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Hungover? That cup of coffee is not the cure you seek

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Wake up with a serious hangover and you may be tempted by a pot of extra strong coffee — but morning java will likely make it more difficult to quickly recover from a night of untempered drinking.

What many may not realize is that, along with dehydration and a big dose of toxins in the body, hangover woes are often at least partly attributed to low blood sugar. The liver is responsible for supplying a portion of the body’s glucose, but when cocktails arrive, the liver diverts its attention to metabolizing the alcohol, temporarily inhibiting glucose production.

According to the nonprofit treatment and support site Alcohol Answers, the liver “works to get rid of [alcohol] as quickly as possible and will not release any glucose until all alcohol is metabolized.”

As FitDay puts it: “When you drink alcohol, maintaining healthy blood sugar levels is one of the first elements of metabolism to be shoved aside in your body's rush to excrete the toxins as efficiently as possible.”

Which brings us to why that cup of coffee is not the hangover cure you are looking for – caffeine disrupts liver function and glucose regulation even further.

Coffee has a powerful effect on glucose levels, argues medical doctor and The Blood Sugar Solution author Mark Hyman in the Huffington Post. Also, he adds, “Constituents in coffee can interfere with normal drug metabolism and detoxification in the liver, making it difficult to regulate the normal detoxification process in the liver.”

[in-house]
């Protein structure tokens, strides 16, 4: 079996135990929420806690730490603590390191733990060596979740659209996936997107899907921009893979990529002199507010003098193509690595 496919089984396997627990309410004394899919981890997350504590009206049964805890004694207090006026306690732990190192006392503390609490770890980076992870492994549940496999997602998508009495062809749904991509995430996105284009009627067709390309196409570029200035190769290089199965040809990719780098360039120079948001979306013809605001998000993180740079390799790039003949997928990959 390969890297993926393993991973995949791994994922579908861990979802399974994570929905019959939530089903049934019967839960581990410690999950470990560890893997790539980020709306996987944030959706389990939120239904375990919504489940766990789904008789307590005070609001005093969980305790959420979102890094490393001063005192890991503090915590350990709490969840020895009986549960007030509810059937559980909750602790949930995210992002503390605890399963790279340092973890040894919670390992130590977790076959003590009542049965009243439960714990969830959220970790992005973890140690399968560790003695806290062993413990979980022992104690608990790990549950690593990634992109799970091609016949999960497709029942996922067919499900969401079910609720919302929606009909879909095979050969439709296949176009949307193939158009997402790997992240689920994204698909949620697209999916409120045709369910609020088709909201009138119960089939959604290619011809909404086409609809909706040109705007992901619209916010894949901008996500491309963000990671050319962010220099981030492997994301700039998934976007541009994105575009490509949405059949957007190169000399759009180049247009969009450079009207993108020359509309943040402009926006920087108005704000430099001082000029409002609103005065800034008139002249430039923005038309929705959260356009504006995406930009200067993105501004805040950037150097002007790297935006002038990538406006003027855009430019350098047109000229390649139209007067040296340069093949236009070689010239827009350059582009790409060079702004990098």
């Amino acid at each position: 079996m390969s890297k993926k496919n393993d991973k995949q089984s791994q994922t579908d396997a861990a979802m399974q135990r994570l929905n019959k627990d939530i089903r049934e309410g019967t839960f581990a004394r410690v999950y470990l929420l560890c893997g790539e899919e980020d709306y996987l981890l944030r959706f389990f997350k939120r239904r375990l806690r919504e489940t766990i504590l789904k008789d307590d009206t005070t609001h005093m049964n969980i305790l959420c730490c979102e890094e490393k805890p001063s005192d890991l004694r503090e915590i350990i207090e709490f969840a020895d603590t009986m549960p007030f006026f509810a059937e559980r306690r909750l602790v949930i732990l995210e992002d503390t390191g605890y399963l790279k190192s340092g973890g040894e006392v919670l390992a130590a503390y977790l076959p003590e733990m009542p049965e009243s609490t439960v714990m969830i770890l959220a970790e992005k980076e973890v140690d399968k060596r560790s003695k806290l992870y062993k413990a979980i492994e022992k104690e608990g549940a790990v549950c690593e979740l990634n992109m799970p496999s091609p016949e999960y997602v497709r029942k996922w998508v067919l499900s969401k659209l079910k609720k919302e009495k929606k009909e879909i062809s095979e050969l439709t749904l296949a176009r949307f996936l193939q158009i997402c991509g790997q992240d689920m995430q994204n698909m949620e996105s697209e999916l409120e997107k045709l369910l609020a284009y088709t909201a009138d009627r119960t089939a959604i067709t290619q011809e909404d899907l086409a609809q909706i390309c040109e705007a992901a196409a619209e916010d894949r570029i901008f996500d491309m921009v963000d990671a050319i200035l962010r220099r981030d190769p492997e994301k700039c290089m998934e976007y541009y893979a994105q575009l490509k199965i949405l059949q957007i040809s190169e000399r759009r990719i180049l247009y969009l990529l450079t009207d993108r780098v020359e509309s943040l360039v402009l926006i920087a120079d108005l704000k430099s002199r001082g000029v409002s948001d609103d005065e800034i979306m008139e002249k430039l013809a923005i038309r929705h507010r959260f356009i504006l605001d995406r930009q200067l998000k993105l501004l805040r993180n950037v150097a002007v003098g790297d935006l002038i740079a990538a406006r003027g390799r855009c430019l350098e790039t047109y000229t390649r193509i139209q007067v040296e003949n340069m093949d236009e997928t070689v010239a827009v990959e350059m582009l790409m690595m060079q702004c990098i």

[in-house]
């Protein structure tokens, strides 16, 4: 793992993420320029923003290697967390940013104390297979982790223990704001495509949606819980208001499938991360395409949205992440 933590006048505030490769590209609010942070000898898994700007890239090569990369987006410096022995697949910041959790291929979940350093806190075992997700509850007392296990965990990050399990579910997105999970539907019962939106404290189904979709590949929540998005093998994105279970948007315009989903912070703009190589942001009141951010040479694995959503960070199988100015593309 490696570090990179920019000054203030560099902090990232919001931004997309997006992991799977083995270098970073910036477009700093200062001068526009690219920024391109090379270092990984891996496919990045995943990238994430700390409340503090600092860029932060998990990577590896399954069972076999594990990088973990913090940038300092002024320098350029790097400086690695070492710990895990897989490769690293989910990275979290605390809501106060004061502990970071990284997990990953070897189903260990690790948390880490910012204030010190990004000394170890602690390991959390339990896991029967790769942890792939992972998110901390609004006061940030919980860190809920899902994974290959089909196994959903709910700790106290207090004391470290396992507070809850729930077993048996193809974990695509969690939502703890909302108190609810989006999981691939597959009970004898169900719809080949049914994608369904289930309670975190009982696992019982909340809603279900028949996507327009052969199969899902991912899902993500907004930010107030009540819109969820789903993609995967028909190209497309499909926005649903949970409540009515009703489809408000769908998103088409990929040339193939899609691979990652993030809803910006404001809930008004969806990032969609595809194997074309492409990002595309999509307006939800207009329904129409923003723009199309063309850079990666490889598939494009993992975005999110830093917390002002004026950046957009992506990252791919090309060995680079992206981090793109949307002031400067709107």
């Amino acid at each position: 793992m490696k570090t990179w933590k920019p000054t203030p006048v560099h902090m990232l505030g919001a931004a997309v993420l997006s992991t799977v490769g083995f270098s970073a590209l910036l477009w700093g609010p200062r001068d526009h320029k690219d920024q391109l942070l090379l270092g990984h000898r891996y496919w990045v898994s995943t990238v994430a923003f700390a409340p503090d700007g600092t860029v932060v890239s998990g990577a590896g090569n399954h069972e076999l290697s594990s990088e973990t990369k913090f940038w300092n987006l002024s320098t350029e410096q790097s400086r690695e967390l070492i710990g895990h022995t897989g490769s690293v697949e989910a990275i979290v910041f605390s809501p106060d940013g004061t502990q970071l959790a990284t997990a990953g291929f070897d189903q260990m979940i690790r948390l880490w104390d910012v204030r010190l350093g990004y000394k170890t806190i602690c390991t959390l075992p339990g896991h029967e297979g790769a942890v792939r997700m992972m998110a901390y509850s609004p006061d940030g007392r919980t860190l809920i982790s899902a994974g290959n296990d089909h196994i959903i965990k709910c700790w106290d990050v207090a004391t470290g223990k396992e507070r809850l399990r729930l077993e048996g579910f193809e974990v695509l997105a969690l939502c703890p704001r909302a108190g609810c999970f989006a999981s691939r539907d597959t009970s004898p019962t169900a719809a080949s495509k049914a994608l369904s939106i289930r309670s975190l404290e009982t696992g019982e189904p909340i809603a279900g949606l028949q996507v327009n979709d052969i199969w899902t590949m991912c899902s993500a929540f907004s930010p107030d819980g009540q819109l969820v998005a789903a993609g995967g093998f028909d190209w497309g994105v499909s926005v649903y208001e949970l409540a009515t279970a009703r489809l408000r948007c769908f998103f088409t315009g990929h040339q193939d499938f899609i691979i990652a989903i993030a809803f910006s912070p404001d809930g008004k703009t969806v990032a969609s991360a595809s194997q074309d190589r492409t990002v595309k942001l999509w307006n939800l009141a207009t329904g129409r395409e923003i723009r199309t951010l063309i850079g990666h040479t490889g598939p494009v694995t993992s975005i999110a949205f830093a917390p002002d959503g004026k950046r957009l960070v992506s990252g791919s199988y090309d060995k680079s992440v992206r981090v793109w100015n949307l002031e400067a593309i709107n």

Caffeine on top of a hangover can even trigger a full-blown hypoglycemic attack, which shares much in common with a panic attack. Intense anxiety and heart palpitations may characterize hypoglycemia, says Mayo Clinic. Other symptoms, according to the Hypoglycemia Support Foundation, Inc., may include phobias, outbursts of temper and crying spells.

Of course, not eating enough can make the problem even worse. “Drinking heavily without eating can block your liver from releasing stored glucose into your bloodstream, causing hypoglycemia,” explains Mayo Clinic.

So for the underfed and overserved, a cup of coffee is exactly the wrong remedy. Ultimately, the liver is an important regulator of both toxins and blood sugar. For anyone who has tied on one too many, and then found themselves pacing the hall the next day like a cat trying to jump out of its skin, the answer may lie in the alcohol-caffeine connection.

3 better hangover options

There are no surefire cures for a hangover, but here are a few things that might help a bit:

  1. Tomato juice: A bottle of V8 helps restore blood sugar, according to Fox News, and the veggie juice’s “inflammation-fighting lycopene and serious hydrating factor don't hurt, either.”
  2. Snoozing: Sleeping it off is indeed one of the more reliable hangover treatments, according to
  3. Pedialyte: Travel writer Nell McShane Wulfhart writing for Slate, swears by Pedialyte, the drink used to help rehydrate children suffering from vomiting and diarrhea. The drink can help replace lost fluids, electrolytes and zinc. Wulfhart recommends the popsicle-style Pedialyte Freezer Pops, which can be consumed without even sitting up.

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